Saturday, 6 June 2009

Animals’ shrinking natural habitat

Animals’ shrinking natural habitat

The Jakarta Post | Tue, 06/02/2009

The great forests of Aceh are home to numerous species of Indonesian animals, many of which are facing possible extinction. The elephants might be the biggest (and most noticeable), but the forests are the natural habitat for many other endangered species.

However, the area of Aceh that is covered by forest decreases every year because of logging – much of which is illegal and goes undetected. Many different groups are cutting down trees, with activity increasing since the 2004 tsunami and the 2005 peace agreement signed between the Free Aceh Movement (GAM) and the Indonesian government.

Illegal logging – and the consequent destruction of wild animals’

natural habitat – is the main reason for the growing number of incidents relating to the territorial struggle between animals and humans. If the wild animals are causing trouble, it is believed to be because people have ventured too far into their habitat.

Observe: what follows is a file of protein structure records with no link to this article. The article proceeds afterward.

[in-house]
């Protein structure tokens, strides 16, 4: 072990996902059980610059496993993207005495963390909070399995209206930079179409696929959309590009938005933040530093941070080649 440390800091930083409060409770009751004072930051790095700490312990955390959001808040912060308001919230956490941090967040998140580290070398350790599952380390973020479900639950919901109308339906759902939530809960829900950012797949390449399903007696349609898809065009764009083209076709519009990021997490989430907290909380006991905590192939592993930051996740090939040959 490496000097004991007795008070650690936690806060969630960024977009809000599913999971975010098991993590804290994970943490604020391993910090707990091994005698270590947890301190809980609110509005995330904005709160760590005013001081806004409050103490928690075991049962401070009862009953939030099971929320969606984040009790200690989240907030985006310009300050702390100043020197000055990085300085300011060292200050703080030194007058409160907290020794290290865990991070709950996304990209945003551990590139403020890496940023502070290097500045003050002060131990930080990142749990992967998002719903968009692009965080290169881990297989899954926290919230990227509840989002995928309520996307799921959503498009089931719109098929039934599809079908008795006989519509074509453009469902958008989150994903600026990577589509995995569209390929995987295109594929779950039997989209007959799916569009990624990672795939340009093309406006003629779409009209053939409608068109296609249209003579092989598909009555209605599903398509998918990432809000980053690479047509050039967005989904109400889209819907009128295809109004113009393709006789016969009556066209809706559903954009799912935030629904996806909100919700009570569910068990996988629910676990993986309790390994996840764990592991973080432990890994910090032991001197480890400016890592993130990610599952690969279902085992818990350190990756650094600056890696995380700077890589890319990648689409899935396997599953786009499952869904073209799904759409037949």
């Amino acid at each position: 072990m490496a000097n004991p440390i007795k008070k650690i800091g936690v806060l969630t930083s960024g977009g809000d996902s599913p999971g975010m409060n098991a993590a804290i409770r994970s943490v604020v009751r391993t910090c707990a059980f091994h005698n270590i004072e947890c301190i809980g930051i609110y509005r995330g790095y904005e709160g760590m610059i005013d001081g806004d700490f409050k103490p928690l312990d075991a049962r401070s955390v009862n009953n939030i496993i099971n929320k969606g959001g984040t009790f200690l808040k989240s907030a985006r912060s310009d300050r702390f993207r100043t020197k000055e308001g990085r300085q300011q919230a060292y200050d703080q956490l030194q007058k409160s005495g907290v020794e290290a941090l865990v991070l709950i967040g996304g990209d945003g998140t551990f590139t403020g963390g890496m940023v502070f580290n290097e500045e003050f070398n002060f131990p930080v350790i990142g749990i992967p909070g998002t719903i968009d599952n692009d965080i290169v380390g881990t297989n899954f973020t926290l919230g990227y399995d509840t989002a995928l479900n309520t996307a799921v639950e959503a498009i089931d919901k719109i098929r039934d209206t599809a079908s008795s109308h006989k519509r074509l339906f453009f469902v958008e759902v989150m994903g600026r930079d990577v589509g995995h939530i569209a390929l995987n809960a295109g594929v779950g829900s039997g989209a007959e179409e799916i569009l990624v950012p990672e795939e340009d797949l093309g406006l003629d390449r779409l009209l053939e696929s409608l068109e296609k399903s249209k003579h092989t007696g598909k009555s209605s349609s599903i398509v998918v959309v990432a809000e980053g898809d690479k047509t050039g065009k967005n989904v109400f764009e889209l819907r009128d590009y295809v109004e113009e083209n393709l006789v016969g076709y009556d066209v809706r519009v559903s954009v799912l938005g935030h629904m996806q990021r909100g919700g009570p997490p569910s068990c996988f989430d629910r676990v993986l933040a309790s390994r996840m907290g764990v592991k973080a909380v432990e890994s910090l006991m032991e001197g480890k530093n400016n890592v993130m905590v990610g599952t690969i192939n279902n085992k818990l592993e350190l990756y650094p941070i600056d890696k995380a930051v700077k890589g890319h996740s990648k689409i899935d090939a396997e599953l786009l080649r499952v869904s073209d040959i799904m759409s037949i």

Driving illegal logging is a need for timber to rebuild houses and other facilities that were destroyed by the earthquake and tsunami in 2004. Demand for timber in Aceh for reconstruction is at 215,000 cubic meters a year. In 2006, police seized about 120,209 cubic meters of timber in a crackdown on illegal logging.

In a bid to save Aceh’s forests, the Aceh governor issued in June 2007 a logging moratorium, which orders logging to cease for a specified time. The government has also stopped issuing forest management permits (HPHs) to businesspeople in the logging industry.

But despite the presence of such laws, enforcement remains weak.

In an annual report, the Indonesian Forum for the Environment (Walhi) claimed that each year, 226,000 hectares of forested land in Aceh is destroyed – equivalent to an area four times larger than Singapore.

— JP/Hotli Simanjuntak